Posternak Blankstein & Lund LLP is now Arent Fox. Read the press release

Form 8300: When To File and What To Do With Cannabis Business Cash

Cannabis businesses that regularly transact in cash need to strongly consider creating an internal policy to ensure that the Form is regularly completed and filed.
On

The cannabis business is busier than ever and with all of the other required forms and paperwork required to run and maintain a successful business, one important tax form is often overlooked.

According to the Internal Revenue Code of 1986 (Code) and the Bank Secrecy Act (BSA), persons engaged in a trade or business must complete and file a Form 8300 (Report of Cash Payments Over $10,000 Received in a Trade or Business) (Form) any time the business receives more than $10,000 in cash in a single transaction (or two or more related transactions) in the course of business. Code section 6050I(a); 31 USC 5331.

What is “Cash”

Cash, for purposes of the Form, includes the coins and currency of both the United States and any foreign country. Cash may also include: (i) cashier’s checks that are not issued with a remitter’s name; or (ii) bank drafts, traveler’s checks, and money orders with a face value of $10,000 or less. By contrast, cash does not include: (x) personal checks drawn on the account of the writer; (y) a cashier’s check with the remitter’s name; or (z) a bank draft, traveler’s check, or money order with a face value of more than $10,000.[1]

When to File the Form

The first step is figuring out when your business is legally required to complete and file the Form and that depends on the date that the payment is received. Cash payments of more than $10,000 must be reported, with a Form to be completed and filed within 15 days after receiving such payment. If the 15th day falls on a Saturday, Sunday, or legal holiday, then the due date is delayed until the next day that is not a Saturday, Sunday, or legal holiday.

Multiple Payments’ Trigger

Many businesses incorrectly think the filing requirement does not apply to them if they have not received a single cash payment totaling $10,000 or more. Not so.  The reporting requirement is triggered by the amount of the “transaction,” which the Code states includes both any single transaction of $10,000 or more, and multiple cash installment payments totaling $10,000 or more.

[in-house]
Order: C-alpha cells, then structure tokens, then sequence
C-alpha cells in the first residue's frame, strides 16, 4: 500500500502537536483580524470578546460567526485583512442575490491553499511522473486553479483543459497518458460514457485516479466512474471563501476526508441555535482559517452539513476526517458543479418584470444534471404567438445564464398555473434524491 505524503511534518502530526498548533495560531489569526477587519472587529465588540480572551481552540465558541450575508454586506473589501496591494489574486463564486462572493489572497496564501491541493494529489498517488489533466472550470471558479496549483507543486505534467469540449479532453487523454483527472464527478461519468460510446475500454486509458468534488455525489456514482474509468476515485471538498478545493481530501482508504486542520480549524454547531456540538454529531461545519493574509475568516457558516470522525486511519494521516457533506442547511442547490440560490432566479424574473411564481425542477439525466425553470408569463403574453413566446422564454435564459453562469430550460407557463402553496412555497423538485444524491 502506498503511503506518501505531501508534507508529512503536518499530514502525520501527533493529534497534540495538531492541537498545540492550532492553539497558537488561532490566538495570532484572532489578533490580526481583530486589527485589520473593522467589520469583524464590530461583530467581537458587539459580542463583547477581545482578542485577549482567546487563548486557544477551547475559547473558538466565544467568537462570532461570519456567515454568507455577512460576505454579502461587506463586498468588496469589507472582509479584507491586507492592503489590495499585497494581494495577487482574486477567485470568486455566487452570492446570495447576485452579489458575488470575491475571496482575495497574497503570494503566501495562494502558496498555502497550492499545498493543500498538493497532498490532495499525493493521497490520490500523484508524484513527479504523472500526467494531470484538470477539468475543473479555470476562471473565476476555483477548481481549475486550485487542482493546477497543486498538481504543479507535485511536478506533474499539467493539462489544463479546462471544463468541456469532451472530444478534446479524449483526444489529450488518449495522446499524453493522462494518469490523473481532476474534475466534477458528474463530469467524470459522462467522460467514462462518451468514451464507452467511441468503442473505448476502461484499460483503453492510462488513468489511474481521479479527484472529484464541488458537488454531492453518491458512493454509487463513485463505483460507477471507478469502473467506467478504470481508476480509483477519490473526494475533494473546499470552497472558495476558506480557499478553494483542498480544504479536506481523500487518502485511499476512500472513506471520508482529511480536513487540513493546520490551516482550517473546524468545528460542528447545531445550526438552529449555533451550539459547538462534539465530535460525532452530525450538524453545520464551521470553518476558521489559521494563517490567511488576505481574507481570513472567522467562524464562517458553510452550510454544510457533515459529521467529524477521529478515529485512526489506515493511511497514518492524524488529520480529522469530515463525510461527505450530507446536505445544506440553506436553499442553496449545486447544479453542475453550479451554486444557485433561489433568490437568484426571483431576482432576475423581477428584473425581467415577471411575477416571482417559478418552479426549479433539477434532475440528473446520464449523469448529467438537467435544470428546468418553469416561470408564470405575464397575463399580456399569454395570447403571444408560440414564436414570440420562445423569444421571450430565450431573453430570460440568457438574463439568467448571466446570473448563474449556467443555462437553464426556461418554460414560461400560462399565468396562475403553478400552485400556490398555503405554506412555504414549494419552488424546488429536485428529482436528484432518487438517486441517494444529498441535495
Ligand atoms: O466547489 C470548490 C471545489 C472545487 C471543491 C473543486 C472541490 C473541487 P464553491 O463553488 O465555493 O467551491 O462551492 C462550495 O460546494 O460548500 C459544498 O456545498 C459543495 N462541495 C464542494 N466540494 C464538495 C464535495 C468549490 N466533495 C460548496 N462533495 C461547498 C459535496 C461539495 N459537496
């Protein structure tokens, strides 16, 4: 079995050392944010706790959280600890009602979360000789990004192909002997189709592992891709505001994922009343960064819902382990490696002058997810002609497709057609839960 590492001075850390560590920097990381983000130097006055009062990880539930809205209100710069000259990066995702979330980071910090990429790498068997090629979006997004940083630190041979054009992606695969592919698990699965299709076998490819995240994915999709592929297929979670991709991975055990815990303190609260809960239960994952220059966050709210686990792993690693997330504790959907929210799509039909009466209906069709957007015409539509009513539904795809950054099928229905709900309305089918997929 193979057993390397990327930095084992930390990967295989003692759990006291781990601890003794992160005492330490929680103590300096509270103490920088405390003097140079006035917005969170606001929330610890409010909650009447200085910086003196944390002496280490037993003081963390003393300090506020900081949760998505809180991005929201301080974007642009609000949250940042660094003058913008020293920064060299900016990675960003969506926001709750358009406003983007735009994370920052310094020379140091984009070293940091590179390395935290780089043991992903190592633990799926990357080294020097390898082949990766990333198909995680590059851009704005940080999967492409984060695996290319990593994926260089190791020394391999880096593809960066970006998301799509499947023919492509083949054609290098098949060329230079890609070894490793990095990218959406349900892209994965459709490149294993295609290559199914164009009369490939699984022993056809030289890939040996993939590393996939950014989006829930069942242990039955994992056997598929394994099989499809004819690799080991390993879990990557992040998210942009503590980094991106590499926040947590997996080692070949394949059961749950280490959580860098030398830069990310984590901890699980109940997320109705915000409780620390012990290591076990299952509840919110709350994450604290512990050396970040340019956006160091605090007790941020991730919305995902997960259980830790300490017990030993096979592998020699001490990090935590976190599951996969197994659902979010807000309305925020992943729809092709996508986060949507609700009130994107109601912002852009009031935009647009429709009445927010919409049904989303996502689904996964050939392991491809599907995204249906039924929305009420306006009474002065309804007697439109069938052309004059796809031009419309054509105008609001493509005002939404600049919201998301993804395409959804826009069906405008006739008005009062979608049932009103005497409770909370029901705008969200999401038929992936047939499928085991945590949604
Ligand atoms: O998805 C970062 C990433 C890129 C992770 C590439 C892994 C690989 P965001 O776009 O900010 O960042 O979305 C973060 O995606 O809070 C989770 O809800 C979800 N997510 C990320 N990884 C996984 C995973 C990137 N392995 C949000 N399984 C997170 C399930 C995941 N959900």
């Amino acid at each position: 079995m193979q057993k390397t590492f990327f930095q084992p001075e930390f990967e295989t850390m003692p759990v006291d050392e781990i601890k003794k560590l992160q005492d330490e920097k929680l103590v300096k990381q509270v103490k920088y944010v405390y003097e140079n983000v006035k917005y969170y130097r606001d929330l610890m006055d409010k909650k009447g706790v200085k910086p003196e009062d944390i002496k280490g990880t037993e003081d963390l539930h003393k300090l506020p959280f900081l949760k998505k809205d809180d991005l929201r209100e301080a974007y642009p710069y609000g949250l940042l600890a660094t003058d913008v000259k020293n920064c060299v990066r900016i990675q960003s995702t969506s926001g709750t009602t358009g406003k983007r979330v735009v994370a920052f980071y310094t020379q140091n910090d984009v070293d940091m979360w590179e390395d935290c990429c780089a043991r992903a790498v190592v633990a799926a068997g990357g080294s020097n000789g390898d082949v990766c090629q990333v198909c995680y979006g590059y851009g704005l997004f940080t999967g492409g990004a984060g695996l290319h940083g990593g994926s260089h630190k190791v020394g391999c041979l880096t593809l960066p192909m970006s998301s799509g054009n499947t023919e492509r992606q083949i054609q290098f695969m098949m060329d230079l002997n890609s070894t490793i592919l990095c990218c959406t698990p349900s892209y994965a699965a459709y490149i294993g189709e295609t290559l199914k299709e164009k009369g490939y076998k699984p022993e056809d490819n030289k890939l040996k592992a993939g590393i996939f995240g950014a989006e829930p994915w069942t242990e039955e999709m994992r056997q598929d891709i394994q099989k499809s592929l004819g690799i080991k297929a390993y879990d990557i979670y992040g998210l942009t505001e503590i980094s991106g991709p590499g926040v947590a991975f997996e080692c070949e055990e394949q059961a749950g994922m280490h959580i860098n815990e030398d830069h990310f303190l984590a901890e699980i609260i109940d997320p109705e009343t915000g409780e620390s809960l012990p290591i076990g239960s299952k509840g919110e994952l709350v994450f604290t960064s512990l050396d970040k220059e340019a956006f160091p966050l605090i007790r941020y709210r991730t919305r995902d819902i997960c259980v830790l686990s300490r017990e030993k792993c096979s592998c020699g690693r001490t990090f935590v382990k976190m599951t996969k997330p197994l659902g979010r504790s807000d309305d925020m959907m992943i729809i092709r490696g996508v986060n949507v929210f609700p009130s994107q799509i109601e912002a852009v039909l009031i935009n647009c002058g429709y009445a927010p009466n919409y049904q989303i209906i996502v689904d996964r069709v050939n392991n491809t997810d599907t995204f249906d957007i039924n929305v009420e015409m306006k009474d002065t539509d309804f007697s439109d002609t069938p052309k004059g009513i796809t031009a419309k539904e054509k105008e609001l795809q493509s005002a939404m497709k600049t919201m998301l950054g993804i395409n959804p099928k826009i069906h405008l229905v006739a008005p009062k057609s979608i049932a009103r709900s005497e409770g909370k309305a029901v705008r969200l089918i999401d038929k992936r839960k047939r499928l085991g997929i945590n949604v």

For example, if the first payment of the transaction is not more than $10,000, the business must add any later payments made by the same purchaser within 1 year of the first payment. Once the cash payments total $10,000 or more, the business has 15 days to complete and file the Form. Thus, for many cannabis businesses that have installment contracts for supplies, they must aggregate such payments over the course of the year to determine whether the Form has to be filed for such a contract.

Payments During Filing Period

After the business completes and files the Form, the count restarts, and any additional payments totaling $10,000 or more are subject to the same filing requirements. However, if a business is already required to complete and file a Form and receives additional payments within the 15 day period, the business is permitted to report all of the payments in one single Form.

Where to File

Businesses that are required to complete the Form have two options on how to file:

  1. Mail the form to the address given in the Form instructions; or
  2. File the form electronically using FinCEN’s BSA E-Filing System.

More information on where to file the Form can be found at bsaefiling.fincen.treas.gov.[2]

Additional Filing Requirements

In addition to completing and filing the Form, Code section 6050I(e) requires any person who files a Form to furnish a single, annual written statement to each person identified on the Form, by January 31 of the next calendar year. This filing notifies the customers who made the cash payments to the respective business, to the fact that the business has reported the transactions to the Internal Revenue Service (IRS).

Penalties for Non-Compliance

Businesses that fail to complete and file a Form for qualifying transactions may be subject to civil and criminal penalties. The IRS lists the applicable civil penalties on their website, with specific information depending on the reporting year at issue. Civil penalties can range from $100-$270 per return with certain restrictions. Criminal penalties for persons and businesses who willfully fail to file a complete and accurate Form include sanctions and fines ranging from $25,000-$500,000, depending on the type of non-compliance and the type of business entity.

Conclusion

Cannabis businesses that regularly transact in cash need to strongly consider creating an internal policy to ensure that the Form is regularly completed and filed based on the specifications noted above. Establishing such policies and procedures will help a cannabis business maintain clear and accurate records, while also ensuring compliance with federal reporting requirements.

[1] IRS Form 8300 Reference Guide | Internal Revenue Service

[2] BSA E-Filing System - Welcome to the BSA E-Filing System (treas.gov)

Smart In Your World

Arent Fox’s Cannabis group will continue to monitor this issue. Click here for the Cannabis group's full archive of analysis

Contacts

Continue Reading